Jack Butala: How many hours do you work a day, do you think?
Jill DeWit: I don’t know if I’d call it work.
Jack Butala: That’s how I feel.
Jill DeWit: I love what I do. I don’t know how to answer that question.
Jack Butala: Jill, that’s exactly how I feel. Exactly.
Jill DeWit: If anybody followed me around, they would probably think that I work 12 or so hours a day or something.
Jack Butala: I bet you do.
Jill DeWit: I really don’t look at it like work. It’s my life. It follows me. I love it. I’m having a blast. I’m helping people. I am really loving all of our members and seeing their successes. All it does is fuel me to do more, and that’s it.
Jack Butala: I have to honestly say that since we released the Land Academy package … It was always on a back burner to write it and get it done and all that. After we pushed ourselves to do it, whatever, six months ago … No, maybe a little more than that. Doesn’t matter.
I had no idea that it would be as successful as it is. I don’t mean financially successful, because it’s mildly financially successful compared to what we do in the other stuff. In the real real estate. I just never realized I would get such a kick out of watching people start their own land companies and start making money and stuff, and getting real excited about it.
Same thing with Success Plant. If we didn’t start Success Plant, we wouldn’t really know about this. All of our members would be doing these deals and we wouldn’t really … We would just have the Thursday call where we all get on there, and that’s how we would hear about it. In Success Plant, you get a play-by-play, which is really cool.
Jill DeWit: That’s easier for some types of people, to sit and type and verbalize that way. Yeah.
Jack Butala: What are the basic steps to quitting your job? What do you think? This is still a brainstorm, by the way, audience.
Jill DeWit: This is a brainstorm. This is coming. We’re going to do this, though. This is coming. There’s going to be a web site. There’s going to be a podcast. There’s going to be some ebooks. There’s going to be all kinds of great things. This goes hand-in-hand with what our people are doing right now. We have pretty much given … All of our members have the resources and they’re doing fantastic, building their own empires.
Then what goes with that as well is the mindset. “How do I deal with the obstacles that come along? How do I know when the time is right and I’m not crazy, because now I’m giving up my health insurance with my company?” Whatever it is. There’s all kinds of little scary things, and so there’s a lot that goes along with it that … Boy, we’ve done that. Been there, done that, again. We can help people.
Jack Butala: Make a plan.
Jill DeWit: Right.
Jack Butala: One of the steps is make a plan. Oh, wait. CitiKitty. We started with that. Number one has to be brainstorm or research. How do you think you’re going to do this?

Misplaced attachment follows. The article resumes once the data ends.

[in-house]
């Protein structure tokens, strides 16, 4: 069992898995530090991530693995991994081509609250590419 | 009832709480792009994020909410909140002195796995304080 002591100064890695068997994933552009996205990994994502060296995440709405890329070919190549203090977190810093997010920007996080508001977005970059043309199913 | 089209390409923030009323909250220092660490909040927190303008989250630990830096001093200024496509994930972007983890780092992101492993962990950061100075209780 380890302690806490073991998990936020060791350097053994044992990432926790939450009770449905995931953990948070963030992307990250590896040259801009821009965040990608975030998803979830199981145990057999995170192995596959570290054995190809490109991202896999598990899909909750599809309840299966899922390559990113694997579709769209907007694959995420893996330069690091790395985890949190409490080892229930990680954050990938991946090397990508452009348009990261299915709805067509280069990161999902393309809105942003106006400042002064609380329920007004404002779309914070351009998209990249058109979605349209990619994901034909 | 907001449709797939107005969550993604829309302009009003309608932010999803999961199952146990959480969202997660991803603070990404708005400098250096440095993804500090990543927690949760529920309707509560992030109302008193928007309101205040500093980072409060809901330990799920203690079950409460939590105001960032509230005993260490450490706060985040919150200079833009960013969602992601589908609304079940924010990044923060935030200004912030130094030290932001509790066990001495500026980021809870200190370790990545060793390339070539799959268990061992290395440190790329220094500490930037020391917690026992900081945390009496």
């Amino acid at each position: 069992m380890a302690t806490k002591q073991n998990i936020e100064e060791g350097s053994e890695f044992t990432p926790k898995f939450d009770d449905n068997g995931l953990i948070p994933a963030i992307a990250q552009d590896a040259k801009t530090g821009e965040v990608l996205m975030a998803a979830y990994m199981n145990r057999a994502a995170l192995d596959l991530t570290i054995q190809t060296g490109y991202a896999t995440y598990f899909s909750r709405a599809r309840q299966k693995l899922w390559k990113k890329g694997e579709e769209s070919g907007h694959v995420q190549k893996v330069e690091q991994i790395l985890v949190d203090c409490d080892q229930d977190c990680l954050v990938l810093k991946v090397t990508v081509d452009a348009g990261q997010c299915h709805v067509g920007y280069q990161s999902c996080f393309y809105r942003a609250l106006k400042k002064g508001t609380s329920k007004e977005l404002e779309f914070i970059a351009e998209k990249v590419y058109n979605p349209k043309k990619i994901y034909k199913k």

Jill DeWit: I think there’s a couple things. One is what sings to you and what comes naturally to you. That’s one thing.
Jack Butala: I heard a guy give a talk. The whole talk was this: “Forget about your passion. If you have a passion about something, you’re never going to make any money in it. Stick to the math.”
Jill DeWit: What? Who was that?
Jack Butala: I am not exaggerating. I almost fell out of my chair when I was listening to this guy. He was all angry. East coast, angry.
Jill DeWit: OK. All right, back up. Having said that, part of that is not crazy. I agree. You got to definitely have a market for what you’re trying to do. There’s got to be something or it doesn’t make a whole lot of sense. I agree with that slash however, I think there’s more to it. If it comes easy to you, then it won’t be a job. It will be fun, and I think you’ll attract more people.
Jack Butala: When you quit your job, was it easy? I mean, did it all come naturally to you? How did it work?
Jill DeWit: I apologize. I have a sales call coming in. Sorry. When I quit my day job, it came easy to me.
Jack Butala: Tell us the story, please.
Jill DeWit: OK. When I quit my day job … I just told this to somebody the other day and I wish I could remember who it was. I quit my day job because I was doing too many things at one time. I was doing my day job 100% of the time, and I was doing my other stuff, this stuff, 100% of the time. You remember, it was hilarious. I had computers side by side, and I would wheel over here and do something and then I’d wheel over here and do something.
Jack Butala: Yeah.
Jill DeWit: It was a crackup. I could handle that a little bit, but then it got to be just … It was overwhelming. Then I watched “Losing Deals.” I lost deals, I lost money.
Jack Butala: It cost you money to have a day job.
Jill DeWit: I’m like, “Uh-oh. Now I’m in trouble.” Then I even went along with that for a little while. I would call in sick and use … I burned up all my vacation time from my regular day job to devote it to my new job. Then when all that ran out, I’m like, “All right, now I got to do something.” You build up your side thing to the point where it really doesn’t make any sense now, and then it’s easy.